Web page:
# Standard Form of a Circle

12.3 The Circle

The next conic that we would like to examine is the circle

**Standard form of a Circle**

Let r be the radius of a circle and let (h, k) be the
center of the circle. Then the equation of the

circle is (x - h)^{2} + (y-k)^{2} =r^{2}

Graphing a circle is fairly easy. All we need to do is get
the equation into standard form and then

plot the center and use the radius to determine the rest. We will also want to
find the x-and y-

intercepts.

Example 1:

Graph the following. Find all x and y-intercepts.

Solution :

a. Since the equation is already in standard form, we can simply read off the
center of the circle.

Notice that the equation is (x - h)^{2} + (y-k)^{2} =r^{2 }
and the center is (h, k),. That means

the center is (1, -2) in our case. We can also read off the radius. Since we see
that

r^{2 }= 25 we clearly have r=5 . Now to graph, we simply plot the
center and go out from it 5

units in each direction. We get the following graph

Now we still need to find the x- and y-intercepts. We do
this the same way we always have.

For x-intercepts, set y = 0 and for y-intercepts, set x = 0.

x-intercepts

y-intercepts:

Looking at the graph again we can see clearly these are
the correct values.

b. This time we are not given the equation in such a nice form. We will need to
put the equation

into standard form in order to get the important information. To do that, we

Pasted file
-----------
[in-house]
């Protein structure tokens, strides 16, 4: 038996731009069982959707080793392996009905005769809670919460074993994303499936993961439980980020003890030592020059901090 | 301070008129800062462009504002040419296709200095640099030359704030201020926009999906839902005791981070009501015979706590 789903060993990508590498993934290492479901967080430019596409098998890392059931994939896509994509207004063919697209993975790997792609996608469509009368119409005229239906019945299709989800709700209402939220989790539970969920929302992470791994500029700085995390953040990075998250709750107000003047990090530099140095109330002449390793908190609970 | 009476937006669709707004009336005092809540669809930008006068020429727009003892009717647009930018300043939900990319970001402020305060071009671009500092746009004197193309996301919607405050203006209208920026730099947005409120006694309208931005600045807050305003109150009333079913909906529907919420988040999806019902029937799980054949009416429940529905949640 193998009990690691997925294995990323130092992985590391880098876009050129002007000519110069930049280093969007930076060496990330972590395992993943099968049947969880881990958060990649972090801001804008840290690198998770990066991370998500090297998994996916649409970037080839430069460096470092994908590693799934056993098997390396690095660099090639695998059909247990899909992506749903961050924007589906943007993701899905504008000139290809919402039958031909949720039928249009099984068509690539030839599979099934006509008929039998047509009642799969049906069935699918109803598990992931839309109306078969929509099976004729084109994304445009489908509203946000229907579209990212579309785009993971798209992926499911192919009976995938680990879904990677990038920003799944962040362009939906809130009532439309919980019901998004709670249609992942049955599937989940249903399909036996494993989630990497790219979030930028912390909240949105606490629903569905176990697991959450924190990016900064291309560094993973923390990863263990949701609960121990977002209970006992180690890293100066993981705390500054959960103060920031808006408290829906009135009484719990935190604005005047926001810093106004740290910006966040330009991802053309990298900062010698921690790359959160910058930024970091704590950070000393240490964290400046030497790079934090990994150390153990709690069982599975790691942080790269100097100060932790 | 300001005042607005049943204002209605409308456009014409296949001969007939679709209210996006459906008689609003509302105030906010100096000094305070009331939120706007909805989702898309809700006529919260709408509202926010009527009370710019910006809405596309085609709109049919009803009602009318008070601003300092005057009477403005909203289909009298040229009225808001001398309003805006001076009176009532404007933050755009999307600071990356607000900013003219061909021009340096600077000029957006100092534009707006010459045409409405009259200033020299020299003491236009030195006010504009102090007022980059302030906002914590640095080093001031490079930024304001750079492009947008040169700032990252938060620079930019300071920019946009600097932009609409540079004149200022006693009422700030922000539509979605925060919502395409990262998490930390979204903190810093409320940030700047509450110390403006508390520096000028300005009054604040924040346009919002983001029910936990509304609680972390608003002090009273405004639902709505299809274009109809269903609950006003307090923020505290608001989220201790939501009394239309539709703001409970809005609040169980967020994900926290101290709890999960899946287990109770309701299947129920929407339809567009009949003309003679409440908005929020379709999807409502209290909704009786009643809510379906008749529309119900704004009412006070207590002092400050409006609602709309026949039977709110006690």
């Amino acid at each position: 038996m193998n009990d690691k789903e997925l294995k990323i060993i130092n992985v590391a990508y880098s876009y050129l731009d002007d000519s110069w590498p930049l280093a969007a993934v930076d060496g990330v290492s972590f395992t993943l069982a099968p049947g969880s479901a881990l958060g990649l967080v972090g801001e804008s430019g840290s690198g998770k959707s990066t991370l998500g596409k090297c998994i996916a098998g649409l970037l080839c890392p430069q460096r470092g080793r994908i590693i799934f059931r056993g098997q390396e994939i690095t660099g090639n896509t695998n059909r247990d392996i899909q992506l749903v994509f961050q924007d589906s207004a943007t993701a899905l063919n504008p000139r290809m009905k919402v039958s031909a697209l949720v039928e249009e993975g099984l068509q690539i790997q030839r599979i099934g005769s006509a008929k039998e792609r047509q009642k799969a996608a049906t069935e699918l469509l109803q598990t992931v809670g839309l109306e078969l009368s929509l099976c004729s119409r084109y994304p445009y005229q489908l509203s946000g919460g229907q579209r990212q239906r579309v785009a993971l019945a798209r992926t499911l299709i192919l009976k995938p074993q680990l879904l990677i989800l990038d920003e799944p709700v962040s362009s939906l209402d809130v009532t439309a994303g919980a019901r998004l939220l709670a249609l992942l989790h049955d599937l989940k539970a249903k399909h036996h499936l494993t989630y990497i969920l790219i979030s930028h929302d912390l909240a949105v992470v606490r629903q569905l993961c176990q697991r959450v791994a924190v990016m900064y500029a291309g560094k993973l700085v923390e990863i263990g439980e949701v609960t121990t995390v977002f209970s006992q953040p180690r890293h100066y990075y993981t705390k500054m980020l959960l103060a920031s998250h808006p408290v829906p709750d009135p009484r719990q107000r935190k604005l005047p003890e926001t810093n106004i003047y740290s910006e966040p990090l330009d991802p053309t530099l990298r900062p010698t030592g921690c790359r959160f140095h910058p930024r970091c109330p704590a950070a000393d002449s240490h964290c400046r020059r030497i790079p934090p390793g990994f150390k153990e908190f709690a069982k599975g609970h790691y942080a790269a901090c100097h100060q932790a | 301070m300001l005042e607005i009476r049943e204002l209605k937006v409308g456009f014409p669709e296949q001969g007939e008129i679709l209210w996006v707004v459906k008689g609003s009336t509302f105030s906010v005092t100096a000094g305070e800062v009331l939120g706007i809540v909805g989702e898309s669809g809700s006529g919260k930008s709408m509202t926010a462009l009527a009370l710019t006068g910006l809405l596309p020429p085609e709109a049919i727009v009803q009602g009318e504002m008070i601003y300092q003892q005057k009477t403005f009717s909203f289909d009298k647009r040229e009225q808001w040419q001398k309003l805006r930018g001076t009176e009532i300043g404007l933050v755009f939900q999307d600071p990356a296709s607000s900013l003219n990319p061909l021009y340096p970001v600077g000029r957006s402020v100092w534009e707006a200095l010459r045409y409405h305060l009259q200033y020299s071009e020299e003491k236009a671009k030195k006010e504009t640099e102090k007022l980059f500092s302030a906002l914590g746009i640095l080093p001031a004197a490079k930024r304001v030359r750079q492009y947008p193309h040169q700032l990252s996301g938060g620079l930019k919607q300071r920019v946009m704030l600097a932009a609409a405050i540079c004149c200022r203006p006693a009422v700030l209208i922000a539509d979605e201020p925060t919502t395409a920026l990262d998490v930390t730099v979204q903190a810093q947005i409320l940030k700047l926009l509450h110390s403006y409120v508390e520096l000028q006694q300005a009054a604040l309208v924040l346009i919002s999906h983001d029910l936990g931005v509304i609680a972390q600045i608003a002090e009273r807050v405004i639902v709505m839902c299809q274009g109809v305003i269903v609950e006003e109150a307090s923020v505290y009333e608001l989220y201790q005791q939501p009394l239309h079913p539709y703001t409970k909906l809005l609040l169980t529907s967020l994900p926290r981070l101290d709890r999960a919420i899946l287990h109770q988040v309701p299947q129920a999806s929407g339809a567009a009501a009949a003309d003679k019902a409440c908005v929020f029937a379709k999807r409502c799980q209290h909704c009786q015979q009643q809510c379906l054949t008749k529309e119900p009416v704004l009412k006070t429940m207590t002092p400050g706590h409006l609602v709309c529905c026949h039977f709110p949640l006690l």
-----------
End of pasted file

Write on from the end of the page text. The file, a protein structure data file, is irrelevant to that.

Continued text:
will complete the

square just like in the previous section . However, this time, since we want to
have the radius

on the right hand side, we will add our completed square portion to both sides
instead of

adding it in and then subtracting it off of the same side as we did with the
parabola. We

proceed as follows

Now we can clearly see that the center is (-4,1)− and the
radius is r=2.

So we graph the circle by plotting the center and going out 2 units in each
direction. We

get

Lastly we need to find the x- and y-intercepts.

We can see from the graph that we should have two x -intercepts and no
y-intercepts

since it hits the x-axis twice and does not hit the y-axis at all. Lets verify
this with usual

steps .

x-intercepts:

y-intercepts:

So we can see that since we get imaginary values for our
y -intercepts, we have no y-

intercepts, just as our graph had indicated.

One of the main things that we want to do in this chapter is to be able to
distinguish between the

various conics from the very beginning of the problem. So far the only conics
that we have are

the parabola and circle . It is very easy to tell a parabola from all the other
conics, since the

parabola will be the only one that only has one variable that is squared .

So, at the moment we have the following

Only one of the two variables is squared- the conic is a parabola

Both variables are squared- the conic is a circle

**12.3 Exercises**

Graph the following. Identify the center, radius and all x and y-intercepts.

Identify if the following is a parabola or a circle. Then
graph accordingly.

Find the equation of the circle that satisfies the given
conditions.

35. center (-1, 3), r =3

36. center (2,-5), r=4

37. center (−1, 1)and point(3,4) is on the circle

38. center(−2,-3) and point (1,1) is on the circle

39. (-1,1)and (3,4)are endpoints of the diameter

40. (-2.-3)and (1,1)are endpoints of the diameter

41. center ( -2,1)and one y- intercept is at -3

42. center (4,-5) and one x-intercept is at 3

Find the area of the following circles.

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